January 22, 2012 § Leave a comment
Some thoughts on the Chariot, presenting an alternative view to that found in the companion books, one more suited perhaps to spread positions requiring a less positive slant.
The charioteer stands with arms open, victorious, triumphant. He says, “Look at me, I’m master of all I survey, I’m the victor, I’m the champion, I’m king of the waves.” And yet, he is protected from the waves by the enormous chariot – a man-made structure ploughing through the sea on giant waves.
And behind him, a fear he doesn’t face, that he is driving away from, in denial of its existence, because to acknowledge it would threaten his sense of self, his ego. He attempts to obscure it with technology and grandeur.
He is at sea yet completely safe – the waves barely touch him so distant is he, so raised above them on his mechanical podium. He has removed himself from the raw untameable power of the ocean and nature, which is also the raw, untameable power of the unconscious. And yet still he claims mastery over it.
The rune on this card is Hagall. Rachel Pollack explains this means destruction. It’s a reminder that victory is never absolute, that just because we can force our will on something doesn’t mean we have complete dominion over it. It’s a warning against arrogance.
The Hebrew letter is Cheth and the zodiacal sign is Cancer. Cheth means fence and Cancer is the sign of the crab, whose hard shell protects it from injury. Even Cancer’s glyph, shown in the bottom corner of the card, makes it look like it is curled into a ball to protect itself. Both of these things hint that the charioteer’s victory may not be all it seems. It’s not quite so impressive when you hide behind a safety fence and clothe yourself in thick heavy armour. It’s like a gladiator fighting a lion whose teeth and claws have been removed, then proclaiming how mighty he is for slaying the monstrous beast. Compare this with the next card, Strength, where we see a woman, naked and with both feet on the ground, holding the snake. It seems she is much braver than the charioteer.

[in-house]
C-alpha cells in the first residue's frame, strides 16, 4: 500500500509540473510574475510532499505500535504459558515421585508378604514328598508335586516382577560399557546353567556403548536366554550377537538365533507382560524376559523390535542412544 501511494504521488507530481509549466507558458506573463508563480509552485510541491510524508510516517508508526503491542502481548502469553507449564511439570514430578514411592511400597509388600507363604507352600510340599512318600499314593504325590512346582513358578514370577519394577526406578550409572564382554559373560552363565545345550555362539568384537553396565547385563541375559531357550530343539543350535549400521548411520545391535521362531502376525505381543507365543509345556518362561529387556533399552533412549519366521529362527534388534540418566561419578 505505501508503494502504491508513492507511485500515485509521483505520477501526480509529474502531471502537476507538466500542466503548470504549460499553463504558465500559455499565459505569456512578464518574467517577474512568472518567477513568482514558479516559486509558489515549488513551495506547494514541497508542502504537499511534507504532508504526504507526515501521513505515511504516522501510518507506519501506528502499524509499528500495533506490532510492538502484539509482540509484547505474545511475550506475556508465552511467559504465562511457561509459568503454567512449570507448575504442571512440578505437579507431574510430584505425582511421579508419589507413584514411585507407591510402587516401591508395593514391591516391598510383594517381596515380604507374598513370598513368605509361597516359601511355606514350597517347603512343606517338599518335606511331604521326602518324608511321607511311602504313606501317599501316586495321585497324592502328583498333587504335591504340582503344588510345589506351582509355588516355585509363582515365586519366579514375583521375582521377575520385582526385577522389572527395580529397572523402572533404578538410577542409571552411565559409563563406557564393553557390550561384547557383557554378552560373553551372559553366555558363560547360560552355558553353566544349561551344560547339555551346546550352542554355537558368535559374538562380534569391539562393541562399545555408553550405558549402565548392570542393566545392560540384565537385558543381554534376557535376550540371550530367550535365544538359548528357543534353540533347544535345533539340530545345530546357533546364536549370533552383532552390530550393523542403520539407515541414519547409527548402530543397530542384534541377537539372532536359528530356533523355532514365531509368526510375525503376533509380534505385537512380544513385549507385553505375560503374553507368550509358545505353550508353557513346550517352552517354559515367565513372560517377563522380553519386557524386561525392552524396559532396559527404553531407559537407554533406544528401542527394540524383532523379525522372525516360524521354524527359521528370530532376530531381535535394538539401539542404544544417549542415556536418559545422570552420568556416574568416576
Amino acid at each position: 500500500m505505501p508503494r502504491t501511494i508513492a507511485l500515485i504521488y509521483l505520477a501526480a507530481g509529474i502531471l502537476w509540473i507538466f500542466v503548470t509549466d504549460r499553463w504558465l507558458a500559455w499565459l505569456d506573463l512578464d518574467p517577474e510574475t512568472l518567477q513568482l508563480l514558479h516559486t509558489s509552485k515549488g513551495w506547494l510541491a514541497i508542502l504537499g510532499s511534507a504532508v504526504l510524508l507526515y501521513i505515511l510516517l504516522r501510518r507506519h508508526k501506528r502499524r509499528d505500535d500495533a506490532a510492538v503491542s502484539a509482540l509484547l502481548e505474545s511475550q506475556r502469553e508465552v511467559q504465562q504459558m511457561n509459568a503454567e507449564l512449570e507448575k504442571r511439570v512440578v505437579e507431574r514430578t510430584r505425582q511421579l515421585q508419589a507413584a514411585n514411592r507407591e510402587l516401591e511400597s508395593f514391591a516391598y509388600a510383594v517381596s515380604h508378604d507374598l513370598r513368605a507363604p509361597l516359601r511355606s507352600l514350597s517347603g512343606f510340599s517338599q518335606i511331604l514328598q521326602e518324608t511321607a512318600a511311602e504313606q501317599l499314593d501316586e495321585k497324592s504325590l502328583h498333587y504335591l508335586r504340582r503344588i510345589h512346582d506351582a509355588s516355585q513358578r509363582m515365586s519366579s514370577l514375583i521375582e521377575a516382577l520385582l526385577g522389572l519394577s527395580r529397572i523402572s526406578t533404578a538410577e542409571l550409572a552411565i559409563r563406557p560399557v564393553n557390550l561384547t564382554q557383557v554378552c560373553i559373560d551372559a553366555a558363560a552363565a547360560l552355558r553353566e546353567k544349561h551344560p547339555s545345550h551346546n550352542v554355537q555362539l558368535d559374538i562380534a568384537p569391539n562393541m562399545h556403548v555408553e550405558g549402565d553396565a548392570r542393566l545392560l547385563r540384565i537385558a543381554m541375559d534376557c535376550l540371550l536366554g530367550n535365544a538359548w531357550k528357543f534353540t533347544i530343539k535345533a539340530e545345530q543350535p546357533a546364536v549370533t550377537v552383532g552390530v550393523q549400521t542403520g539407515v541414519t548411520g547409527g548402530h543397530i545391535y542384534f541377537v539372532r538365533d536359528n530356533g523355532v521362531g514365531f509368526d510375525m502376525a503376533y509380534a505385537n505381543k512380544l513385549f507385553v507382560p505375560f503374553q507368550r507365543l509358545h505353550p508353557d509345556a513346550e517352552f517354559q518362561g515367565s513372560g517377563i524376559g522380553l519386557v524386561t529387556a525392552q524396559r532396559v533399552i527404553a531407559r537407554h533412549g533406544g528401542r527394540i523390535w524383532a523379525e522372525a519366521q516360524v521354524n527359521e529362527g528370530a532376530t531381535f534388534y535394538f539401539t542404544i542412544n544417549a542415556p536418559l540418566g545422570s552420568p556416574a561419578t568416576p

The charioteer tries to escape the wolf-like animal following him, but it hounds him even in victory. We must be aware of the fences we construct around us and try to identify what it is we’re hiding from.
Seven is a challenging number. In the minor suits of the Haindl Tarot, we have Illusions of Success (Cups), Uselessness (Swords), and Failure (Stones). Only Courage (Wands) can bring us through these difficult times.
November 7, 2010 § Leave a comment
To find out what the Orange Tarot is all about, see this post.
Here’s the Chariot. Yes, it’s a car. Unfortunately, I couldn’t get hold of any orange horses or a proper chariot so this will have to do.
Actually, this car looks a lot like a jeep. Jeeps and pick-up trucks are essential items for the Orangutan Foundation as they enable them to send out teams to rescue baby orangutans whose parents have been killed (because they’re seen as pests on palm-oil plantations). They’re also used to transport orangutans to release sites – carefully protected areas of forest where they can live out their lives in relative safety.
Want to see the cutest orangutan picture ever? Take a look at these wonderful orangutan photos by Brain Matthews on the BBC Wildlife Magazine website. And don’t forget to bid on the Phantomwise Tarot! 100% of the proceeds of the sale will be donated to the Orangutan Foundation.